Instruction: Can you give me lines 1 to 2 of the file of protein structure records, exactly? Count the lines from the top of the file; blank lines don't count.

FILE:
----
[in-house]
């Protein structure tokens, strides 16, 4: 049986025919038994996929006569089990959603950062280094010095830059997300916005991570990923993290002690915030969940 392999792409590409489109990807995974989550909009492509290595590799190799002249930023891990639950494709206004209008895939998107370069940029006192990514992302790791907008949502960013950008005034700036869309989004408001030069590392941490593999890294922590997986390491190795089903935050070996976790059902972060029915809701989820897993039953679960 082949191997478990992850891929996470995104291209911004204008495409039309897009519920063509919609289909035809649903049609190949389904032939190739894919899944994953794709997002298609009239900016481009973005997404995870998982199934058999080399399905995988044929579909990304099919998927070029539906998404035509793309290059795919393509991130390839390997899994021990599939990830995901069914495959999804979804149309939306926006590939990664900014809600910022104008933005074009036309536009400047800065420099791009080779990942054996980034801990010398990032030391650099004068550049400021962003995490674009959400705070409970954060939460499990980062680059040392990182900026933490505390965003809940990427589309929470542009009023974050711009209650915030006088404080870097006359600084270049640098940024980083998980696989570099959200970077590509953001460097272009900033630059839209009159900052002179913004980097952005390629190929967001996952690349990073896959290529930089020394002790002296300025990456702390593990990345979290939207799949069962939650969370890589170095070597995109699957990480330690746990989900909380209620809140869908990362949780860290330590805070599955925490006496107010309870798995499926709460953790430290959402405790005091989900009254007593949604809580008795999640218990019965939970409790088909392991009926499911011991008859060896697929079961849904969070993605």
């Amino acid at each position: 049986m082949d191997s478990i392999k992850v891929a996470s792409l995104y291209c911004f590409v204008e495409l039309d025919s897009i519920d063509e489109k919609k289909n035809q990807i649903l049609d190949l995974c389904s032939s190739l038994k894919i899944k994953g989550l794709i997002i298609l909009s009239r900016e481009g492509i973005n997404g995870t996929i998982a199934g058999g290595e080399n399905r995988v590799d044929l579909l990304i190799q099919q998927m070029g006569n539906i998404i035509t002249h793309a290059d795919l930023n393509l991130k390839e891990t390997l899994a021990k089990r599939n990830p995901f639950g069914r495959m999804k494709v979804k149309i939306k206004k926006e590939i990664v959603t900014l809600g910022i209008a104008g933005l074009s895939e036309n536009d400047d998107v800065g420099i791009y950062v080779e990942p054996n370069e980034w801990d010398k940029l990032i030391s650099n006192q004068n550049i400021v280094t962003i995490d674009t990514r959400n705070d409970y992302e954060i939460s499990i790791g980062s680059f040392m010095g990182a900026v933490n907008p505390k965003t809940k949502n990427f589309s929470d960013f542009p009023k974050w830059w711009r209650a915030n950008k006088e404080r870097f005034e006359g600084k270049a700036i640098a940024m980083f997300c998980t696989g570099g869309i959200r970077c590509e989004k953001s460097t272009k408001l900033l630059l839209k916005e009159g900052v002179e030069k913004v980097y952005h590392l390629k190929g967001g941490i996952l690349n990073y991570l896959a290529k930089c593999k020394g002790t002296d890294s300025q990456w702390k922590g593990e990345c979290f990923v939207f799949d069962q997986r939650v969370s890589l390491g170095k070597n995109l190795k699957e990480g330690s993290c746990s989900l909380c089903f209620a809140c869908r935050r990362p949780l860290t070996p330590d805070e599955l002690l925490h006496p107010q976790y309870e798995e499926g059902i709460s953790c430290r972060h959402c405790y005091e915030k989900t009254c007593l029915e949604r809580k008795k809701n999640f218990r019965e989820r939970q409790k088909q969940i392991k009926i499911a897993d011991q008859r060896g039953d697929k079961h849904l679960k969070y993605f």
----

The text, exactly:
[in-house]
């Protein structure tokens, strides 16, 4: 049986025919038994996929006569089990959603950062280094010095830059997300916005991570990923993290002690915030969940 392999792409590409489109990807995974989550909009492509290595590799190799002249930023891990639950494709206004209008895939998107370069940029006192990514992302790791907008949502960013950008005034700036869309989004408001030069590392941490593999890294922590997986390491190795089903935050070996976790059902972060029915809701989820897993039953679960 082949191997478990992850891929996470995104291209911004204008495409039309897009519920063509919609289909035809649903049609190949389904032939190739894919899944994953794709997002298609009239900016481009973005997404995870998982199934058999080399399905995988044929579909990304099919998927070029539906998404035509793309290059795919393509991130390839390997899994021990599939990830995901069914495959999804979804149309939306926006590939990664900014809600910022104008933005074009036309536009400047800065420099791009080779990942054996980034801990010398990032030391650099004068550049400021962003995490674009959400705070409970954060939460499990980062680059040392990182900026933490505390965003809940990427589309929470542009009023974050711009209650915030006088404080870097006359600084270049640098940024980083998980696989570099959200970077590509953001460097272009900033630059839209009159900052002179913004980097952005390629190929967001996952690349990073896959290529930089020394002790002296300025990456702390593990990345979290939207799949069962939650969370890589170095070597995109699957990480330690746990989900909380209620809140869908990362949780860290330590805070599955925490006496107010309870798995499926709460953790430290959402405790005091989900009254007593949604809580008795999640218990019965939970409790088909392991009926499911011991008859060896697929079961849904969070993605």